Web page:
Climate change is changing the world. Either it is in the form of temperature rise or in the form of severe floods. Many times question arises in my mind whether this climate change is the out come of present human activities on the earth or it has happened in early geological ages too. Answer is “yes” climate change has occurred several times from the beginning of the earth formation. Evidences are preserved in from of rocks, sediments, and fossils.

Studying the records of past climate change will fill you like reading thriller novel in which every chapter is full of suspense and thrill. Every chapter of this novel denotes different geological periods with different stories of climate change.

My article is about the chapter which covers the story of climatic conditions around 56 million years ago.

The Atlantic Ocean had not fully opened, and animals, including perhaps our primate ancestors, could walk from Asia through Europe and across Greenland to North America. They wouldn’t have encountered a speck of ice; even before the events we’re talking about, earth was already much warmer than it is today. But as the Paleocene epoch gave way to the Eocene, it was about to get much warmer still-rapidly, radically warmer.

The cause was a massive and geologically sudden release of carbon. Just how much carbon was injected into the atmosphere during the Paleocene-Eocene Thermal Maximum, or PETM, as scientists now call the fever period, is uncertain. But they estimate it was roughly that amount that would be injected today if human beings burned through all the earth’s reserves of coal, oil and natural gas. The PETM lasted more than 150,000 years, until the excess carbon was reabsorbed. It brought on drought, floods, insect plagues, and a few extinctions. Life on earth survived-indeed, it prospered- but it was drastically different. Climate zones shifted toward the poles, on land and at sea, forcing plants and animals to migrate, adapt or die. Some of the deepest realms of the ocean became acidified and oxygen-starved, killing off many of the organisms living there. It took nearly 200,000 years for the earth’s natural buffers to bring the fever down. Today the evolutionary consequences of that distant carbon spike are all   around us; in fact they include us. Now we ourselves are repeating the experiment.

The PETM is significant because it marks the beginning of a 20+ million year warming trend that takes place in the Eocene, and continues on through the Oligocene. That isn't to say that the PETM lasted for 20+ million years, and was responsible for the warm balmy weather in the Eocene, but it did have an effect on the creatures living at the time, especially microscopic ocean organisms.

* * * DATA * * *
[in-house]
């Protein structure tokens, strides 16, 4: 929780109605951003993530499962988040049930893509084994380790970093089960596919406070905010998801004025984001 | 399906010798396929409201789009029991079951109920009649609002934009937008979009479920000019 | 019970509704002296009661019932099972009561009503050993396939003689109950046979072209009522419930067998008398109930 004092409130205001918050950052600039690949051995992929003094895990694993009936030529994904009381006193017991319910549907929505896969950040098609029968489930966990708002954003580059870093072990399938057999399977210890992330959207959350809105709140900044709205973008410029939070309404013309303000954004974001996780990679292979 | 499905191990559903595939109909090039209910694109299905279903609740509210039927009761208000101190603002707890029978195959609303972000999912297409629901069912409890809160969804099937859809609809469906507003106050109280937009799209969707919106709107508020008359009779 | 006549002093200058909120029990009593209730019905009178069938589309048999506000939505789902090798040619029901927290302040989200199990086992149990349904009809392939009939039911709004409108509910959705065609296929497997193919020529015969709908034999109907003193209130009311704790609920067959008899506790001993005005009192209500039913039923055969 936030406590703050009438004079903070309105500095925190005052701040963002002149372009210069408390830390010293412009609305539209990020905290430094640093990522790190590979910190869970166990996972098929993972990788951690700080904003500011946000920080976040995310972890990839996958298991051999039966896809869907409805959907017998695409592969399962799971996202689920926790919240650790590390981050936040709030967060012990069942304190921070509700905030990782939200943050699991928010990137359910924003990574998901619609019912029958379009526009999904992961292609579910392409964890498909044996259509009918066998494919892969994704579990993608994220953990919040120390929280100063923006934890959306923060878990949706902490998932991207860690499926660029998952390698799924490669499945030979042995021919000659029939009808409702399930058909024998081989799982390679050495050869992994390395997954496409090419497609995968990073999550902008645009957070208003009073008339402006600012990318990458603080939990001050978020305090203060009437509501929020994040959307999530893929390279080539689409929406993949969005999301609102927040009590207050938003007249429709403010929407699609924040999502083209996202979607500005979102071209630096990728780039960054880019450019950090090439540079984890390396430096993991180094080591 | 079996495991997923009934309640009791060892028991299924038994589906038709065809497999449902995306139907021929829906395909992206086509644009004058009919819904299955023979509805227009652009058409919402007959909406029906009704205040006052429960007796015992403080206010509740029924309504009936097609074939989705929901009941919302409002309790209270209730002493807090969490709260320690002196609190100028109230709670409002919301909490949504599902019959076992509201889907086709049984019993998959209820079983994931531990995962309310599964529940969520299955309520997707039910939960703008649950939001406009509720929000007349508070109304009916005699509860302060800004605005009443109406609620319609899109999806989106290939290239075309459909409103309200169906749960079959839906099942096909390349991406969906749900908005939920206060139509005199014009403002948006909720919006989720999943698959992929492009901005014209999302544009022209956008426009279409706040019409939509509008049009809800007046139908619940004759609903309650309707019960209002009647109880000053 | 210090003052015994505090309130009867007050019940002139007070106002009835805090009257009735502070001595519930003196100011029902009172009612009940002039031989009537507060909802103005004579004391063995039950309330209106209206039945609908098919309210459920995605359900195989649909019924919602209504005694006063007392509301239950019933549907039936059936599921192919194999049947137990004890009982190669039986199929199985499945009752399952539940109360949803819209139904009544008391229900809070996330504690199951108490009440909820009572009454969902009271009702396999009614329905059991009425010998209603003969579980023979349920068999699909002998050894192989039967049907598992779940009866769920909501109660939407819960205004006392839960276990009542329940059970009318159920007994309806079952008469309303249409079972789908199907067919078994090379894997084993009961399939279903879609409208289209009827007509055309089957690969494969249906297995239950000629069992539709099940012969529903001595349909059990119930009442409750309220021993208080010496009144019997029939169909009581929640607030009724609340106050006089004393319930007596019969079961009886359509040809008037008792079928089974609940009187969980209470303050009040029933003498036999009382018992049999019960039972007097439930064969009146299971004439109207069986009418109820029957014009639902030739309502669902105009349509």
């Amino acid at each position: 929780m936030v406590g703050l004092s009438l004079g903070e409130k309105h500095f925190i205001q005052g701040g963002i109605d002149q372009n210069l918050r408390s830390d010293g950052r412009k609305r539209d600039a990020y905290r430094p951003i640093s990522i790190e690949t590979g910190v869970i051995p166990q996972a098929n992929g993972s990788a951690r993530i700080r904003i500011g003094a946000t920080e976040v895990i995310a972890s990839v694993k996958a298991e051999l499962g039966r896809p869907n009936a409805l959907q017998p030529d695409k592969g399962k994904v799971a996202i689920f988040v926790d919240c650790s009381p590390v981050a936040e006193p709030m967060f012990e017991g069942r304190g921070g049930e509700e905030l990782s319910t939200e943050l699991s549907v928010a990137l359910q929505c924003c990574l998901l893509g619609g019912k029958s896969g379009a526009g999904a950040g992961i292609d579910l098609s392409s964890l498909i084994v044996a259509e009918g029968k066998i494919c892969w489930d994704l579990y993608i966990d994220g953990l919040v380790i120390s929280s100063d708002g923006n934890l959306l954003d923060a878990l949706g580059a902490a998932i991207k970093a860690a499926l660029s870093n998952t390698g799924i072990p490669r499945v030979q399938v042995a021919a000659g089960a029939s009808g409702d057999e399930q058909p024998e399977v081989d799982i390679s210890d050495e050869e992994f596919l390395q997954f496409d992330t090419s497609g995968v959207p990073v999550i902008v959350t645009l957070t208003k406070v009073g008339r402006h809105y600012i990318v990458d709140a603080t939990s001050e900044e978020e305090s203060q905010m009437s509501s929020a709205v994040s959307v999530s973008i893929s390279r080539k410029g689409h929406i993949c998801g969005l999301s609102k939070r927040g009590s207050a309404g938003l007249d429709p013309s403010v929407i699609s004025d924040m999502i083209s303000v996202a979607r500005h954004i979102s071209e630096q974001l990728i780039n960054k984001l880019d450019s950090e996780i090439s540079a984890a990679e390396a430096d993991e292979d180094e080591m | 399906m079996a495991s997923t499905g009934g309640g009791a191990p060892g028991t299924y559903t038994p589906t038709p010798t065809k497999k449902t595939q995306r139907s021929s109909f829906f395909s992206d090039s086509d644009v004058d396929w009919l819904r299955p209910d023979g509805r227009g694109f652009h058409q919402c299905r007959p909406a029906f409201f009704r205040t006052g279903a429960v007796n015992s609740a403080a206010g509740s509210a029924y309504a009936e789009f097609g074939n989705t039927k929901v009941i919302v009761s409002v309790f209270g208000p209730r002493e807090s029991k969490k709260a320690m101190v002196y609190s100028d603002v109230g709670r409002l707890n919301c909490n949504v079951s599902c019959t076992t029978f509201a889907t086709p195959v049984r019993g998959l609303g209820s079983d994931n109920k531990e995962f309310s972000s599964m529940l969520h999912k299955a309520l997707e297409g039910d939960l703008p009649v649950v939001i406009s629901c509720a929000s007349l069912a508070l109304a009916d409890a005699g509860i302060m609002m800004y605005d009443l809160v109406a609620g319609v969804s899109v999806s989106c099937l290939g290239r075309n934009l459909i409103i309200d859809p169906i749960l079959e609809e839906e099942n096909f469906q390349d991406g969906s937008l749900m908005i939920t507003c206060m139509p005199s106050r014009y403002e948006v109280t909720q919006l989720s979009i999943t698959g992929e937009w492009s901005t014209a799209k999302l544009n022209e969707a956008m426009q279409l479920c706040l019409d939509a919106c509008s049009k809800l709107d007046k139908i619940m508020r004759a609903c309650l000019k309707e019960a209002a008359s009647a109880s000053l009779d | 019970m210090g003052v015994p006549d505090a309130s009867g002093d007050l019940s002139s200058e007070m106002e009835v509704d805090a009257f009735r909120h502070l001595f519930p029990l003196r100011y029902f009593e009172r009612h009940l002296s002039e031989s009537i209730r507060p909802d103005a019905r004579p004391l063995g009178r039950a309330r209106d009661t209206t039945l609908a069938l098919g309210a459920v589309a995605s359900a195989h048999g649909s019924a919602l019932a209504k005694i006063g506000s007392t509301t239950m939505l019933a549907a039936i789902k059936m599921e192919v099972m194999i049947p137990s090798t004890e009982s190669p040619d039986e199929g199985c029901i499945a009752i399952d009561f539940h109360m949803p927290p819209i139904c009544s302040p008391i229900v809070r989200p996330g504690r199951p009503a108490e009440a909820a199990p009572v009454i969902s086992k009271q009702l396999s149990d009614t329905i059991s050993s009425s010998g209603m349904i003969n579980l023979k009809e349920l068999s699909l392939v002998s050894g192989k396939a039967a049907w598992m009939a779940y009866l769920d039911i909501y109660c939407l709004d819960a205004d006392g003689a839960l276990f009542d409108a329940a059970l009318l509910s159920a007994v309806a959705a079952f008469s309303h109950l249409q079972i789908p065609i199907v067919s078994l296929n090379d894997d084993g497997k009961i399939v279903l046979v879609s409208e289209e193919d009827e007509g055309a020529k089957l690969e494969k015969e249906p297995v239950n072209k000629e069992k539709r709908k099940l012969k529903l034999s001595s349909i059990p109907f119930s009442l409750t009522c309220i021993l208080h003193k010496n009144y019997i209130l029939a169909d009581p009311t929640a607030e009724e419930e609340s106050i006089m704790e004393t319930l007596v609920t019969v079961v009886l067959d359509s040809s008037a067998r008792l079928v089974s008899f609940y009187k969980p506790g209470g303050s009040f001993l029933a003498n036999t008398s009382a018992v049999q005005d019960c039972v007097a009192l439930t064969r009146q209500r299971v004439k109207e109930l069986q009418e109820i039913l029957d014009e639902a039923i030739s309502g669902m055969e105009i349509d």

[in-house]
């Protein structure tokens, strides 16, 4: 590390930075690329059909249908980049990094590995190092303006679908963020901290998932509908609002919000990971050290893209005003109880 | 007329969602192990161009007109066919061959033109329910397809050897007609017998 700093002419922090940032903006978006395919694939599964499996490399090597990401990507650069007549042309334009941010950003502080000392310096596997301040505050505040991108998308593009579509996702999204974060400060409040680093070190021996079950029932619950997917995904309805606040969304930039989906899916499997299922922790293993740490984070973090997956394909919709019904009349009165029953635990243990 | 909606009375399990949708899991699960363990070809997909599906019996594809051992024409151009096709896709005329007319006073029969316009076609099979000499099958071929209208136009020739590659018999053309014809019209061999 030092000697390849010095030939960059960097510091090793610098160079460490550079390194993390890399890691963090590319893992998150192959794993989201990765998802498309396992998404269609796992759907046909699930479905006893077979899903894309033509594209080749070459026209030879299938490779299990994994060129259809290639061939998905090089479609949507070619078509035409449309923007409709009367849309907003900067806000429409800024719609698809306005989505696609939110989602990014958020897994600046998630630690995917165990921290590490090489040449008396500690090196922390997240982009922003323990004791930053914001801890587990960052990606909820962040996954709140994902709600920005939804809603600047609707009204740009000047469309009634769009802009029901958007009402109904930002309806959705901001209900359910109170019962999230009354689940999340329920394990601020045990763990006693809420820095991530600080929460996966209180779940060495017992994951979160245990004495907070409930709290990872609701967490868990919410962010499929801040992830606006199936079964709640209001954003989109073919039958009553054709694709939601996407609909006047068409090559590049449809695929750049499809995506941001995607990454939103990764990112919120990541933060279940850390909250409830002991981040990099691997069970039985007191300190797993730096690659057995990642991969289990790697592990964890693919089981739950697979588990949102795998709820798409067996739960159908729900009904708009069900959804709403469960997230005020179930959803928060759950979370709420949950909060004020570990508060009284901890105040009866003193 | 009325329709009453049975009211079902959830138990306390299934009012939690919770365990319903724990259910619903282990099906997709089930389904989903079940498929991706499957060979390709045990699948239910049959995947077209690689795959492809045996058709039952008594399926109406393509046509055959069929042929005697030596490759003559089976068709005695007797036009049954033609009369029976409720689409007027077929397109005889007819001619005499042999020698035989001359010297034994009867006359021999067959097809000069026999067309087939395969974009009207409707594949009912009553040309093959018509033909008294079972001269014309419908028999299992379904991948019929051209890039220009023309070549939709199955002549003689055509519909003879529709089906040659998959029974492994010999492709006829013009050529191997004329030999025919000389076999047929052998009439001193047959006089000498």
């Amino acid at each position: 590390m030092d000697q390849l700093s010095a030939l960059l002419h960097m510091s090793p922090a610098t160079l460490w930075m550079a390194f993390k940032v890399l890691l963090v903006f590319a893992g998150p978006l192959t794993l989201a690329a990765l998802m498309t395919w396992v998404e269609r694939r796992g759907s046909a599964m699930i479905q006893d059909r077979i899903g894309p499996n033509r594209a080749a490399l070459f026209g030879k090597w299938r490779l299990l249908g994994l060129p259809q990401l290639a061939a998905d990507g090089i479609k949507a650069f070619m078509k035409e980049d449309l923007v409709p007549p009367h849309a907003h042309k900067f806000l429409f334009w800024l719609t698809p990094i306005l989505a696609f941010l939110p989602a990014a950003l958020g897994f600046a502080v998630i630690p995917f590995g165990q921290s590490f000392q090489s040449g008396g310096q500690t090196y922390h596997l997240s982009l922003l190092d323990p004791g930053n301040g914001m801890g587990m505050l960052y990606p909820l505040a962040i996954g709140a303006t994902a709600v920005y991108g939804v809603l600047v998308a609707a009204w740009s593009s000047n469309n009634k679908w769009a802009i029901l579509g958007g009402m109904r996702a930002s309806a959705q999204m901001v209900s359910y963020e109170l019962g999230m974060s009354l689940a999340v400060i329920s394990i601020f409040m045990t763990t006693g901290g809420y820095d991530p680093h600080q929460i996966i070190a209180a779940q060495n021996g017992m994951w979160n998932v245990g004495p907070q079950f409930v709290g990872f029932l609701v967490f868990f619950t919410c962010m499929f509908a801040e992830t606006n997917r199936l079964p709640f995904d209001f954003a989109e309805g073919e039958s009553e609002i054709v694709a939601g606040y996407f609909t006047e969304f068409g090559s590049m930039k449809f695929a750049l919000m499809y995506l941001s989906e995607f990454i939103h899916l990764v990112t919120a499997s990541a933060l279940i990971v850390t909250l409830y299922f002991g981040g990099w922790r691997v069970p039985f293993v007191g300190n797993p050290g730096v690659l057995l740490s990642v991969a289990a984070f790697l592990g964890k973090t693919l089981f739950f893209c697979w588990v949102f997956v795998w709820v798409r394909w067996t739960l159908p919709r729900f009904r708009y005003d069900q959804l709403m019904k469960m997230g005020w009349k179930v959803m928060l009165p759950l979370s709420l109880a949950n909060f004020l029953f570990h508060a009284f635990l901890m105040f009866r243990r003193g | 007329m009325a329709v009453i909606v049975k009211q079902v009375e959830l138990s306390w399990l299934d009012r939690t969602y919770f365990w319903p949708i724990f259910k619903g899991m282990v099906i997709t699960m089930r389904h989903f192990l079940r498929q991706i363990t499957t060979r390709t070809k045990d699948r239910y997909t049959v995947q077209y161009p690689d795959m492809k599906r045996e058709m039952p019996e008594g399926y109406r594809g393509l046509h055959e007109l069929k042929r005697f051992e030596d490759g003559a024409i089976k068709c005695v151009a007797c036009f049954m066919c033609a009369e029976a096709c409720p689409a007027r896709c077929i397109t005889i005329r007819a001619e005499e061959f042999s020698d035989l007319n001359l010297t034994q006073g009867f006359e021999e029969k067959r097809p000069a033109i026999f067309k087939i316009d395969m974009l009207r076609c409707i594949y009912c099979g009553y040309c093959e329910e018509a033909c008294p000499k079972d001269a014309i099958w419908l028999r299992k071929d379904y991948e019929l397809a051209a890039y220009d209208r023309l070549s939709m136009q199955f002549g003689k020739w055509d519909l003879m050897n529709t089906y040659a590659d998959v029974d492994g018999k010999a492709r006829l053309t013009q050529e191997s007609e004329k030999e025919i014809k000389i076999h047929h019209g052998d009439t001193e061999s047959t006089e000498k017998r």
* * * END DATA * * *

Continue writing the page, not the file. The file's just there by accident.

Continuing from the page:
30-40% of foraminifera species went extinct during this time. Foraminifera are microscopic plankton-like organisms that feed much of the rest of the food chain.

According to a recent study led by Goethe University and the Biodiversity and Climate Research Centre (BIK-F) in Frankfurt, Antarctica had a much warmer climate during the Eocence Epoch (56-34 million years ago), enough to support subtropical flora and fauna.
Published in Nature, the study looked at sediment from cores dating back between 55 and 46 million years ago drilled off the coast of Antarctica near Wilkes Land (part of Antarctica located south of Australia) in 2010 as part of the Integrated Ocean Drilling Programme.

Scientists believe that global atmospheric carbon dioxide (CO2) concentrations were significantly higher (as much as 1,000 parts per billion) than present (which are just under 400 parts per billion). They don’t yet know what caused the major surge in CO2 levels at the start of the Eocene and exactly why they began to abate.

Hundreds of scientific papers have been published on the PETM, but because of the scarcity of paleo-data from this time, there has been no clear scientific agreement over what initiated this warming, or where all the CO2 came from.  

Where did all the carbon come from? We know the source of the excess carbon now pouring into the atmosphere: us. But there were no humans around 56 million years ago, no cars no power plants. Many sources have been suggested for PETM carbon spike, and given the amount  of carbon, it likely came from more than one. At the end of the Paleocene, Europe and Greenland were pulling apart and opening the North Atlantic, resulting in massive volcanic eruptions that could have cooked carbon dioxide out of organic sediments on the seafloor. Wildfires might have burned through Paleocene peat deposits, although so far soot from such fires has not turned up in sediment cores. A giant comet smashing into carbonate rocks also could have released a lot of carbon very quickly, but as yet there is no direct evidence of such an impact.

The oldest and still the most popular hypothesis is that much of the carbon came from large deposits of methane hydrate, a peculiar, ice like compound that consists of water molecules forming a cage around a single molecule of methane. Hydrates are stable only in a narrow band of cold temperatures and high pressures; large deposits of them are found today under the Artic tundra and under the sea floor, on the slopes that link the continental shelves to the deep abyssal plains. At the PETM an initial warming from somewhere –perhaps the volcanoes, perhaps slight fluctuations in Earth’s orbit that exposed parts of it to more sunlight- might have melted hydrates and allowed methane molecules to slip from their cages and bubble into the atmosphere.